• Frequency of Conflict Situations — 31% responded “Once a week or more but not every day.”
  • In an Open Vehicle or Equipment — 49% responded “Once a week or more but not every day.”
  • Exposed to High Places — 31% responded “Every day.”
  • Spend Time Kneeling, Crouching, Stooping, or Crawling — 33% responded “More than half the time.”
  • Deal With External Customers — 52% responded “Important.”
  • Public Speaking — 24% responded “Every day.”
  • Letters and Memos — 57% responded “Once a week or more but not every day.”
  • Exposed to Hazardous Conditions — 34% responded “Never.”
  • Spend Time Climbing Ladders, Scaffolds, or Poles — 40% responded “Less than half the time.”

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Experience Requirements

Job Zone

Title
Job Zone Two: Some Preparation Needed
Education
These occupations usually require a high school diploma.
Related Experience
Some previous work-related skill, knowledge, or experience is usually needed. For example, a teller would benefit from experience working directly with the public.
Job Training
Employees in these occupations need anywhere from a few months to one year of working with experienced employees. A recognized apprenticeship program may be associated with these occupations.
Job Zone Examples
These occupations often involve using your knowledge and skills to help others. Examples include orderlies, counter and rental clerks, customer service representatives, security guards, upholsterers, tellers, and dental laboratory technicians.
SVP Range
3 months to 1 year of preparation (4.0 to < 6.0)

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Training & Credentials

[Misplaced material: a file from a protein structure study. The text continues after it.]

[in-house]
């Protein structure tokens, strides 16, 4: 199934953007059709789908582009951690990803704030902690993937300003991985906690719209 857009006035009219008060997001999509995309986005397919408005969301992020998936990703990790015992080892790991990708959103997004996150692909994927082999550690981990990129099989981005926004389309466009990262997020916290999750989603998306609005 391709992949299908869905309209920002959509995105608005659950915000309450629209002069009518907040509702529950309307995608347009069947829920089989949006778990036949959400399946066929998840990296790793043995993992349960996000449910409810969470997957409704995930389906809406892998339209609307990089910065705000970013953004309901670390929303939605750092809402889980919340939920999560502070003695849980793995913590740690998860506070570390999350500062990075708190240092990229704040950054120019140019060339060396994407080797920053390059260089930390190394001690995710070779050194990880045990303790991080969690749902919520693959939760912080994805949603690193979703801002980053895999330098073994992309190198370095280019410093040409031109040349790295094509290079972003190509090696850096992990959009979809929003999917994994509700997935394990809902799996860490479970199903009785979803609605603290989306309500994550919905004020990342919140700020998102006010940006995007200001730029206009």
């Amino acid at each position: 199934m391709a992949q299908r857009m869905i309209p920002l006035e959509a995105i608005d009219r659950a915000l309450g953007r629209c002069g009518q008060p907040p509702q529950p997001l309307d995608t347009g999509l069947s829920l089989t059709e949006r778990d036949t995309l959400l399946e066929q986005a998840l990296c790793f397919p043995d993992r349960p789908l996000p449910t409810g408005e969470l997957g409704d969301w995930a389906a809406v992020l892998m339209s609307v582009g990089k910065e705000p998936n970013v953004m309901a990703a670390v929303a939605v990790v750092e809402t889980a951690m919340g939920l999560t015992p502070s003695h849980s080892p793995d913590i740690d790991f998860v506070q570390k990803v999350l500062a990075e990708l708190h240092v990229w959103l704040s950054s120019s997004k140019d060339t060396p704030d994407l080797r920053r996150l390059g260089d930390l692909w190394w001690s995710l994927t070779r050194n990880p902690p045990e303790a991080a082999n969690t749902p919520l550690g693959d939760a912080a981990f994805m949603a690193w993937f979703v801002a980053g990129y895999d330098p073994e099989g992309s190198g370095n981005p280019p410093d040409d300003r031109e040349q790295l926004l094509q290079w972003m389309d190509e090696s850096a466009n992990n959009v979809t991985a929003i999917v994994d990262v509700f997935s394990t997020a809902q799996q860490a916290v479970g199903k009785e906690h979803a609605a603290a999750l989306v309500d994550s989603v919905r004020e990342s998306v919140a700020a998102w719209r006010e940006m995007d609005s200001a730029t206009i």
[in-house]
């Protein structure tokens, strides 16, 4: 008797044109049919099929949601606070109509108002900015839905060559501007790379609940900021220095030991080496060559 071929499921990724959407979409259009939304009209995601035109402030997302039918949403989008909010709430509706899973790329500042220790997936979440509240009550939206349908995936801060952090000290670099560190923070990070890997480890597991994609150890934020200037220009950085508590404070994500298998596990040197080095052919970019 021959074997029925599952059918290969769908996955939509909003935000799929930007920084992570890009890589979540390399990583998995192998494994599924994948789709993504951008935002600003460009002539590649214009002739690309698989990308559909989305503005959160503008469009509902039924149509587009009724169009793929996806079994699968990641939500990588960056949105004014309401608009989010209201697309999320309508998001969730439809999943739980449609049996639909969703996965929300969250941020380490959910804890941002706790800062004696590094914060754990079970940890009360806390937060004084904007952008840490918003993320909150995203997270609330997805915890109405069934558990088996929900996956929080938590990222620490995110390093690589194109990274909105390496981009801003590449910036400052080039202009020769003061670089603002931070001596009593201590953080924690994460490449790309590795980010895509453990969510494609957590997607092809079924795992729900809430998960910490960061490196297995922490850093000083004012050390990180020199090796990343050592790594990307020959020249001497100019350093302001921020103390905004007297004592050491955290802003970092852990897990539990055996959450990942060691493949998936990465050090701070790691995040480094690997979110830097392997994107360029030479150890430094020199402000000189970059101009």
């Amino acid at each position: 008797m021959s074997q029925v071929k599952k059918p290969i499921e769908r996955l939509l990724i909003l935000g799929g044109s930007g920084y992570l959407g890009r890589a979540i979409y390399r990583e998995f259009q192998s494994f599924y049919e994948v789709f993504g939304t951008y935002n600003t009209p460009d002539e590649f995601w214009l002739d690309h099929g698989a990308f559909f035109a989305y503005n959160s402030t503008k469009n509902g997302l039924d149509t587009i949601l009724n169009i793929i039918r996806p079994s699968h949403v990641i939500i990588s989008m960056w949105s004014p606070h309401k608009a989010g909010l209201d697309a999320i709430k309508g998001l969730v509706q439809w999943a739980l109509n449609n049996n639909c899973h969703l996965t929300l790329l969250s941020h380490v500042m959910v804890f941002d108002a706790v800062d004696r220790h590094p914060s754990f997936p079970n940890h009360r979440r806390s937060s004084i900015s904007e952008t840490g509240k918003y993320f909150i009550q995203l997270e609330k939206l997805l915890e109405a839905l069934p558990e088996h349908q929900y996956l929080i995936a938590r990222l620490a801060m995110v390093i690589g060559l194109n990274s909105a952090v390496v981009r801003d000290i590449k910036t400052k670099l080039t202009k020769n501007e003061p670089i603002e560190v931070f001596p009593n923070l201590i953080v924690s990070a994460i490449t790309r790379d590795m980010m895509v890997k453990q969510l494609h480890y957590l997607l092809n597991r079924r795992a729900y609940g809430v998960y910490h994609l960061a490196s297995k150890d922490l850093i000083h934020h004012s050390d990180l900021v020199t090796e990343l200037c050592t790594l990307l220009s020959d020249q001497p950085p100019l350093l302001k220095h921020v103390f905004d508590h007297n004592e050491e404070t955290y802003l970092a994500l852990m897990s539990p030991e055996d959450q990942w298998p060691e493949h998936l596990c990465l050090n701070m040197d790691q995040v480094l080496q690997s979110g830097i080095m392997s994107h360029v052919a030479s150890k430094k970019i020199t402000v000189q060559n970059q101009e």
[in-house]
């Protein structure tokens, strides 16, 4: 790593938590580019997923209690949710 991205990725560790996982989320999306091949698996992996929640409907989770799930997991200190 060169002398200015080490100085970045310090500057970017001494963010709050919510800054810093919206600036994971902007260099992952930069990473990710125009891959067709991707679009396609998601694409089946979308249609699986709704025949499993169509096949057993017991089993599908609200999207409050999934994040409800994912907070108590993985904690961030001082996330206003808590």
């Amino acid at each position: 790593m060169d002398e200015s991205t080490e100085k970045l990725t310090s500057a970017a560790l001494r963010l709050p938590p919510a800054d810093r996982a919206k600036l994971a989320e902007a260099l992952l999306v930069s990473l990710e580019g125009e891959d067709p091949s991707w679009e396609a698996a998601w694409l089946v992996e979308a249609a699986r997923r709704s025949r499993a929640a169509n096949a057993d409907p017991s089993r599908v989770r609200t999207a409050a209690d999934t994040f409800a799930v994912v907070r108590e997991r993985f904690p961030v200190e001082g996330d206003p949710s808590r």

State training
Local training
Certifications
Apprenticeships
Have a career path or location in mind? Visit Apprenticeship.gov external site to find apprenticeship opportunities near you.

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Worker Requirements

Skills

  • Operation and Control — Controlling operations of equipment or systems.
  • Active Listening — Giving full attention to what other people are saying, taking time to understand the points being made, asking questions as appropriate, and not interrupting at inappropriate times.
  • Coordination — Adjusting actions in relation to others' actions.
  • Critical Thinking — Using logic and reasoning to identify the strengths and weaknesses of alternative solutions, conclusions, or approaches to problems.
  • Monitoring — Monitoring/Assessing performance of yourself, other individuals, or organizations to make improvements or take corrective action.
  • Operations Monitoring — Watching gauges, dials, or other indicators to make sure a machine is working properly.
  • Reading Comprehension — Understanding written sentences and paragraphs in work-related documents.
  • Complex Problem Solving — Identifying complex problems and reviewing related information to develop and evaluate options and implement solutions.